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! EN_90250890_0001 SCI
PHOTO: EAST NEWS/SCIENCE PHOTO LIBRARY Ceratosaurus dinosaur. Artwork of a Ceratosaurus (Ceratosaurus nasicornis) with prey. This carnivorous theropod dinosaur lived in the Late Jurassic Period (150-135 million years ago). It was a bipedal predator, using its teeth and hind claws to bring down its prey. It had horny plates on top of its skull that may have been used in fights between males. Fossil evidence suggests Ceratosaurus may have reached up to 8 metres in length.
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! EN_90268172_0001 SCI
PHOTO: EAST NEWS/SCIENCE PHOTO LIBRARY Megatherium. Artwork of a group of Megatherium (Megatherium americanum), an extinct species of giant sloth. Megatherium was about the size of an elephant, and inhabited the shrubby savannas of America. The genus evolved several million years ago, but is thought to have become extinct as recently as 12,000 years ago. Megatherium was a herbivore with huge claws and was able to stand on it's hind legs.
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! EN_90274457_0001 SCI
PHOTO: EAST NEWS/SCIENCE PHOTO LIBRARY Pteranodon pterosaurs in flight, artwork. Pteranodon was a flying reptile that inhabited what is now North America and Europe during the late Cretaceous period, between 85 and 75 million years ago. It was carnivorous, and probably fed on fish, which it caught from the water in its toothless bill. Its wingspan could reach up to ten metres.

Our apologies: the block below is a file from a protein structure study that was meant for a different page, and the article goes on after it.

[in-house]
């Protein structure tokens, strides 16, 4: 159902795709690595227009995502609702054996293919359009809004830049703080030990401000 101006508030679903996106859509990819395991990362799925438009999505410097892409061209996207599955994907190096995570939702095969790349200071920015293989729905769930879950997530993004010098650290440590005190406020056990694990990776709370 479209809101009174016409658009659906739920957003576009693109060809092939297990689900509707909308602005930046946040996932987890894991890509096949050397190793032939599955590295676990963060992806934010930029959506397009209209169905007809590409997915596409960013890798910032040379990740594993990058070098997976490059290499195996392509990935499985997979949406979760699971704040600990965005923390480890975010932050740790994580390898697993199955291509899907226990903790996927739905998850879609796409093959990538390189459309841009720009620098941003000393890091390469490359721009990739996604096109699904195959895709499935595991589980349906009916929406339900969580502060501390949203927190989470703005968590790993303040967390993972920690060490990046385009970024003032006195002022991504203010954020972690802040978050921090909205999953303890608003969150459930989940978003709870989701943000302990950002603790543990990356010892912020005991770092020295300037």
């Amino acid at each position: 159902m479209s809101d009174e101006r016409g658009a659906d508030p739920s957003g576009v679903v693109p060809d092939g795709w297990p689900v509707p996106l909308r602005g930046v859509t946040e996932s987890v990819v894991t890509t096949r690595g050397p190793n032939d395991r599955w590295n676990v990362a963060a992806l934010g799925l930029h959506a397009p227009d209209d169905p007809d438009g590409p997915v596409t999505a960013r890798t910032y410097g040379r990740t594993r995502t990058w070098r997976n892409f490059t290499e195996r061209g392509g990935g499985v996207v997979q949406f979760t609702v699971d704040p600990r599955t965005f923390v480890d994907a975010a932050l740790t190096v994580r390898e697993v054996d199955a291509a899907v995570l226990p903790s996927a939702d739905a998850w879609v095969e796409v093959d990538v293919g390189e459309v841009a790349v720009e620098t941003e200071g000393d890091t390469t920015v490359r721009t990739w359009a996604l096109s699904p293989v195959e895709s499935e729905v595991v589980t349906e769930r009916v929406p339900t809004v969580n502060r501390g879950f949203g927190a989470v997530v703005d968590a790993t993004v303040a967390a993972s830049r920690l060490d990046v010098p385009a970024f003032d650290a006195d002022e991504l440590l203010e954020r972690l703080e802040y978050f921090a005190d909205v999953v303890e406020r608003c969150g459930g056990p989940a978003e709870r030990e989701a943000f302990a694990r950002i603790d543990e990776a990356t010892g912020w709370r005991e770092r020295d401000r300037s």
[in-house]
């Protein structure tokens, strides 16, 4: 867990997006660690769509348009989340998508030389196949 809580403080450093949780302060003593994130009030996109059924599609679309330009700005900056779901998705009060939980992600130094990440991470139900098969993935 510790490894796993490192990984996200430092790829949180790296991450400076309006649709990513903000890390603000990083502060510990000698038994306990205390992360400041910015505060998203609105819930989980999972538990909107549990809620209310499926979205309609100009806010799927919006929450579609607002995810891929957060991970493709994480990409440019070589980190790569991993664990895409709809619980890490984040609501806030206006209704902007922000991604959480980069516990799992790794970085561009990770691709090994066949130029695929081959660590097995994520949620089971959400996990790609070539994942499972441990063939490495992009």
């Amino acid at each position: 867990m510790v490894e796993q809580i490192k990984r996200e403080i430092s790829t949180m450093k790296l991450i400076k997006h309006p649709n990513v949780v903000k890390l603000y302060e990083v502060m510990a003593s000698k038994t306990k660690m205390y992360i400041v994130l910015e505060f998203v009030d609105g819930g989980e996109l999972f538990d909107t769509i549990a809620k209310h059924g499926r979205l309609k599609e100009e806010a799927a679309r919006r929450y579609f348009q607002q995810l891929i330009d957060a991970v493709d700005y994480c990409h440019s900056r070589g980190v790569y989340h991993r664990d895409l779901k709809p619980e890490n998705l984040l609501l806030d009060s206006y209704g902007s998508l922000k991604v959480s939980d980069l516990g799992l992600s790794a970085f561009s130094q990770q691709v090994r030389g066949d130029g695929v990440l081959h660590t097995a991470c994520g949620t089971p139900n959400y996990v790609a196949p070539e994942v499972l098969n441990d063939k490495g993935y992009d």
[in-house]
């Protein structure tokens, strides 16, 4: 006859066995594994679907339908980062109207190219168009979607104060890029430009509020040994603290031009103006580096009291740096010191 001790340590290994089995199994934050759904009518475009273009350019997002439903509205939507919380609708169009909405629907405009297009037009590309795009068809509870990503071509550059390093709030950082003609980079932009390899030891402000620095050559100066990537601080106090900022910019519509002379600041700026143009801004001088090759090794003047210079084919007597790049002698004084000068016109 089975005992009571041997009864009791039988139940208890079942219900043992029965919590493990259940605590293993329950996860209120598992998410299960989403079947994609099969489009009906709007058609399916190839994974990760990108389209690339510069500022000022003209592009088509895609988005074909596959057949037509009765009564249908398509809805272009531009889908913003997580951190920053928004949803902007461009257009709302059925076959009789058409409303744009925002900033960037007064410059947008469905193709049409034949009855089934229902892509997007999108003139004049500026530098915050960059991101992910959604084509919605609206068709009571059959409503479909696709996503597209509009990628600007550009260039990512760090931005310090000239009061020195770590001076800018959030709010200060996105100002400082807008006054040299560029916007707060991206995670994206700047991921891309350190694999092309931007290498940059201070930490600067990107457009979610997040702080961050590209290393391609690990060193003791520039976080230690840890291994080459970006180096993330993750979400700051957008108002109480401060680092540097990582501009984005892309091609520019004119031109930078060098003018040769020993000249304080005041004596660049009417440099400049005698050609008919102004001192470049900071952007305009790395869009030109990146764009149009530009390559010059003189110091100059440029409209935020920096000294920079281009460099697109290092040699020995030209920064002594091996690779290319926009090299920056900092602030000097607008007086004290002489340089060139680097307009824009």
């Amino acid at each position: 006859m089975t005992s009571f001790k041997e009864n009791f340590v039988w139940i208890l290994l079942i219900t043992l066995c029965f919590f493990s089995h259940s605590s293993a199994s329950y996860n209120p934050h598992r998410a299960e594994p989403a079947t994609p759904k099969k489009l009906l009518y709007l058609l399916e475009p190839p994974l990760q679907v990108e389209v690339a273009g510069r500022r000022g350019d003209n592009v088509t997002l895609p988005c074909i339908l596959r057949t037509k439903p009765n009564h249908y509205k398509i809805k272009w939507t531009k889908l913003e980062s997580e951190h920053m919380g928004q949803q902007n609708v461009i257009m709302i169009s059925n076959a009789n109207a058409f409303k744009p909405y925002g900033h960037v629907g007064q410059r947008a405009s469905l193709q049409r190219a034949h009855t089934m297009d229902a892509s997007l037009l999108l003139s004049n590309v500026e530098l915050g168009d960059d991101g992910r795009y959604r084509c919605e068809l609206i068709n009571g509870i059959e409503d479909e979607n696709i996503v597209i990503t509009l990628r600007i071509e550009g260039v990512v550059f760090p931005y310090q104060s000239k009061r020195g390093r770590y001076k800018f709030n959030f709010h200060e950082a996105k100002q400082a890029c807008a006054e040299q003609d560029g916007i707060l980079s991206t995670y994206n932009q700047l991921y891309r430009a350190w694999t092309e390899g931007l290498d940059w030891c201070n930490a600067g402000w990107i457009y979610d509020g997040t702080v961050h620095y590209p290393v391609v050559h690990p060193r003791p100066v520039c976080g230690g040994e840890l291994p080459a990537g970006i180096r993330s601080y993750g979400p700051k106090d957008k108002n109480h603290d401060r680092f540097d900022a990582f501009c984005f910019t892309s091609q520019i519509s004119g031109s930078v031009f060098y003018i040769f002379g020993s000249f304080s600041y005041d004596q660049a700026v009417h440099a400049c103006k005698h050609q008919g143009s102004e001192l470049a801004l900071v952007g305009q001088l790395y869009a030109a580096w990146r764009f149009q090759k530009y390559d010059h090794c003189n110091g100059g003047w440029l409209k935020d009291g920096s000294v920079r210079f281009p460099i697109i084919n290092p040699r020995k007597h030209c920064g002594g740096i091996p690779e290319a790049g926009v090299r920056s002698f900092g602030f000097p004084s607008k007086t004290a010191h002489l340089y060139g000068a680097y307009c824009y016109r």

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! EN_90280342_0001 SCI
PHOTO: EAST NEWS/SCIENCE PHOTO LIBRARY Stegosaurus dinosaur, artwork. Stegosaurs ('roofed reptiles') were herbivores that lived throughout the world during the Jurassic period, around 150 million years ago. They reached about 6 metres long and weighed about 1.5 tonnes. The distinctive broad plates running in two rows along their backs are thought to have helped control their body temperature by radiating or absorbing heat. Stegosaurs defended themselves with the long spikes on their tails. They had tiny brains in relation to their size.
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! EN_90282394_0001 SCI
PHOTO: EAST NEWS/SCIENCE PHOTO LIBRARY Torosaurus dinosaur. Artwork of a pair of Torosaurus dinosaurs. Torosaurus ('perforated lizard') had a huge horned skull measuring 2.6 metres in length. This herbivore lived during the Late Cretaceous (70-65 million years ago) and was closely related to Triceratops.
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! EN_90258938_0003 SCI
PHOTO: EAST NEWS/SCIENCE PHOTO LIBRARY Formation of the Moon. Computer artwork showing the giant impact theory of the formation of the Moon. This theory says that an object about the size of Mars (upper left) collided with the Earth (lower right) around 4.6 billion years ago, soon after they both formed. The impact was side-on, rather than a direct impact. Material from the outer layers of both bodies was thrown into orbit around the Earth, forming a ring. This then coalesced to form the Moon.
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! EN_90258938_0004 SCI
PHOTO: EAST NEWS/SCIENCE PHOTO LIBRARY Formation of the Moon. Computer artwork showing the giant impact theory of the formation of the Moon. This theory says that an object about the size of Mars (lower right) collided with the Earth (upper left) around 4.6 billion years ago, soon after they both formed. The impact was side-on, rather than a direct impact. Material from the outer layers of both bodies was thrown into orbit around the Earth, forming a ring. This then coalesced to form the Moon.